This week, Jackie Friedman Mighdoll reviews two books about loveable older dogs, touching on friendship, ageing, death and memories of a life well lived…
By Jackie Friedman Mighdoll
Paws and Edward celebrates the life and death of a big dog and the deep friendship between boy and dog. The story starts from Paws’ perspective. “Paws is glad that Edward is reading. That means he doesn’t have to go out. They go out twice a day. That’s more than enough for Paws.” The gentle dog thinks of his young friend, and says he’ll go outside for the sake of the boy.
They take a short walk together where Paws is happier resting while Edward visits with friends. The illustrations are saturated and lively – the big dog spreads across the fold. They also show us that Paws is old. The text, from Paw’s perspective, says that there are no rabbits or smells at the park. But a close look at the illustrations reveals a park full of life and color and rabbits.
When they make it inside, Paws wants to rest. In one heartfelt and subtle page, Paws feels Edward’s heart beating and his tears. He licks Edward’s hand. “Edward needed that.” And then he falls asleep – a sleep without dreams.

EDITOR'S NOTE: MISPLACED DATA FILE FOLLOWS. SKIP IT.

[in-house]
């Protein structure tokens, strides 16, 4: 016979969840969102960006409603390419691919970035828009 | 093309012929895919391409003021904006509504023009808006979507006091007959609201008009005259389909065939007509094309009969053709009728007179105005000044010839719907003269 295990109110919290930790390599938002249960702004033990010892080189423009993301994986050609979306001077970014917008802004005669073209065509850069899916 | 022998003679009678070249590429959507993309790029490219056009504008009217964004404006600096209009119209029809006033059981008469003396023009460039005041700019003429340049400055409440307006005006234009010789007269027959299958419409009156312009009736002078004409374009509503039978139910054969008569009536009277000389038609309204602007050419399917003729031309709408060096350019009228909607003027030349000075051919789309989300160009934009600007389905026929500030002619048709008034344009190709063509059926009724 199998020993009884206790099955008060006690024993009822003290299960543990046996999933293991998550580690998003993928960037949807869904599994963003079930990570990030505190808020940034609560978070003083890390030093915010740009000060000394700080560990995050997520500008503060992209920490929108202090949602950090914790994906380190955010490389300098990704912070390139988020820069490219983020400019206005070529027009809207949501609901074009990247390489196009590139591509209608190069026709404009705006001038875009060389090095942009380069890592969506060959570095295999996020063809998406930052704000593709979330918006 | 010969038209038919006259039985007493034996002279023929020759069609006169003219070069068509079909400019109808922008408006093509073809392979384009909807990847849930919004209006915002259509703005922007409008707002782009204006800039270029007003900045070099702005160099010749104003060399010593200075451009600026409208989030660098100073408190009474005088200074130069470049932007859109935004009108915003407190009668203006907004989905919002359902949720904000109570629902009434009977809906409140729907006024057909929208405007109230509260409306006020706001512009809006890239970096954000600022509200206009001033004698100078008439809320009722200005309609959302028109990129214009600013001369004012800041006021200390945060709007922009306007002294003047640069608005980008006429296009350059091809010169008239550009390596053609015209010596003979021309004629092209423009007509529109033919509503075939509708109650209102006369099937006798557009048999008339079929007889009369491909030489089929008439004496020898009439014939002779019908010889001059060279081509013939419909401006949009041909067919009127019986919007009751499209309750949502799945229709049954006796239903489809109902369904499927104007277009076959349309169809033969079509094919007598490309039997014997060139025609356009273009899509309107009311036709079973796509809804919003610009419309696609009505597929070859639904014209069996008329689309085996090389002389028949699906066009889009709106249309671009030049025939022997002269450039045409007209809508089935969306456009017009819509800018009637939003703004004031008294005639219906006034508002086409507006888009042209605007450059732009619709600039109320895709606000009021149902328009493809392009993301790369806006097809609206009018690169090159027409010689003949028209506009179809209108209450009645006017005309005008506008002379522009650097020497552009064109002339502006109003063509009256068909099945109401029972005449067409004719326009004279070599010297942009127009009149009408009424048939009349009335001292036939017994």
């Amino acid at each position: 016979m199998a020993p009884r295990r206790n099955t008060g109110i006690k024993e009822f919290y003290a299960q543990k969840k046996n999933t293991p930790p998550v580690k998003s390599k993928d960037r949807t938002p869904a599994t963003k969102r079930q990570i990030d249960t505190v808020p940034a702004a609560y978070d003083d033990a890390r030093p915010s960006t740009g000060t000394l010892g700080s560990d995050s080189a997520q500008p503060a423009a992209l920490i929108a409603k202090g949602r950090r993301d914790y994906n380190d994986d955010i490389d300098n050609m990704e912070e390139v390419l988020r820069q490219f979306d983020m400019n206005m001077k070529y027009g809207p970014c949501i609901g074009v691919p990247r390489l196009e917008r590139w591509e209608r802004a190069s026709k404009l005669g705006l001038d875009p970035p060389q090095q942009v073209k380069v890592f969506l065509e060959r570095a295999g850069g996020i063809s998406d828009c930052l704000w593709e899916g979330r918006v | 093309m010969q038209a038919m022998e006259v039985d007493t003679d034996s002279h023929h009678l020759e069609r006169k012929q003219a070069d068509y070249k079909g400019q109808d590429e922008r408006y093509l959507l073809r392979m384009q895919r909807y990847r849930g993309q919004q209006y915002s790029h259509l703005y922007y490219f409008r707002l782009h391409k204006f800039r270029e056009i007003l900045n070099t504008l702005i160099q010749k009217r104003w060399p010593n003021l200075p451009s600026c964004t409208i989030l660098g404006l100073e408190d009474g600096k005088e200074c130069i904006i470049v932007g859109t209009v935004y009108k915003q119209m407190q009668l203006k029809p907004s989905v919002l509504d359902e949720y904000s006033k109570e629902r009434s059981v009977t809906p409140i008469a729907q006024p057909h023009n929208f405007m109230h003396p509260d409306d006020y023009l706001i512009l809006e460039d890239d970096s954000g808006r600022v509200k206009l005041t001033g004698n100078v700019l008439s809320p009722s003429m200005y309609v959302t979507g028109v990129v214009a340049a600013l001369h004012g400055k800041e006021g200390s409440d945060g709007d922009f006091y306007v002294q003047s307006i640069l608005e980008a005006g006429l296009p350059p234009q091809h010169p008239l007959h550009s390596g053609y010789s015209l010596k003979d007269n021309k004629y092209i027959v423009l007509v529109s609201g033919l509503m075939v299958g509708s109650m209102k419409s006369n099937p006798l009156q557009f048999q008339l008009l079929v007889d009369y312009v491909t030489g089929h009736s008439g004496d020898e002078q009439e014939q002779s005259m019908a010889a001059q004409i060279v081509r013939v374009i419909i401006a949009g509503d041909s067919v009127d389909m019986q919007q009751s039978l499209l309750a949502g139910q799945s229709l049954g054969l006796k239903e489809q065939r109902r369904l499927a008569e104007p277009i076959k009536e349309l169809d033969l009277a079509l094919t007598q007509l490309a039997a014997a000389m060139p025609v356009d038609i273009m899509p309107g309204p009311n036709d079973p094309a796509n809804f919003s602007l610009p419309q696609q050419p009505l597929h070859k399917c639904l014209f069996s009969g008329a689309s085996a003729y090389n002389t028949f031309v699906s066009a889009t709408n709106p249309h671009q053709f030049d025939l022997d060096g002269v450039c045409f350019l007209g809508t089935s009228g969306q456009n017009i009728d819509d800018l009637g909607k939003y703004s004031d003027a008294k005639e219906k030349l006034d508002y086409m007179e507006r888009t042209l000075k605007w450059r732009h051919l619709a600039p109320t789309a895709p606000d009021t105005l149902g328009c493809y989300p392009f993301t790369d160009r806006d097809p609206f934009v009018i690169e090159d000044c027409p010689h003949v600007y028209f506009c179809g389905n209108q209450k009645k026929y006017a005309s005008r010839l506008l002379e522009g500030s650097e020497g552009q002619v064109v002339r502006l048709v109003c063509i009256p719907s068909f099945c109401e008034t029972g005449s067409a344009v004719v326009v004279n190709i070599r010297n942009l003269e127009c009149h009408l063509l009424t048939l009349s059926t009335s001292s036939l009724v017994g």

The word death is not mentioned. But from this point, we transition to Edward’s perspective. Paws is no longer there. The pages are dark blue and black – but still there’s life. The illustrations show the rabbits again and ten bright yellow ducklings. The book ends with another dream. This time it’s Edward who is dreaming – dreaming about a happy, energetic Paws finding sticks and chasing rabbits.
This Old Dog is also the story of a beloved old dog who wants to go slower, who likes to dream. It, too, is told from the perspective of the dog and centers on a friendship with a child. But it is the beginning of a friendship with a toddler. An optimistic new beginning for an old dog now finding an unexpected partner in the slow-moving, happy-to-explore tot.
Both books are bright, loving odes to older dogs. Both books capture in the language and the pictures the feeling of an older dog – both the joy of living and the tired bones. The American book reminds us of the joys an older dog still feels and ways to bond with young kids at home. The Norwegian book dares to take us all the way through death back to joyful memories.
This Old Dog by Martha Brockenbrough, illustrated by Gabriel Alborozo (Levine Querido, 2020)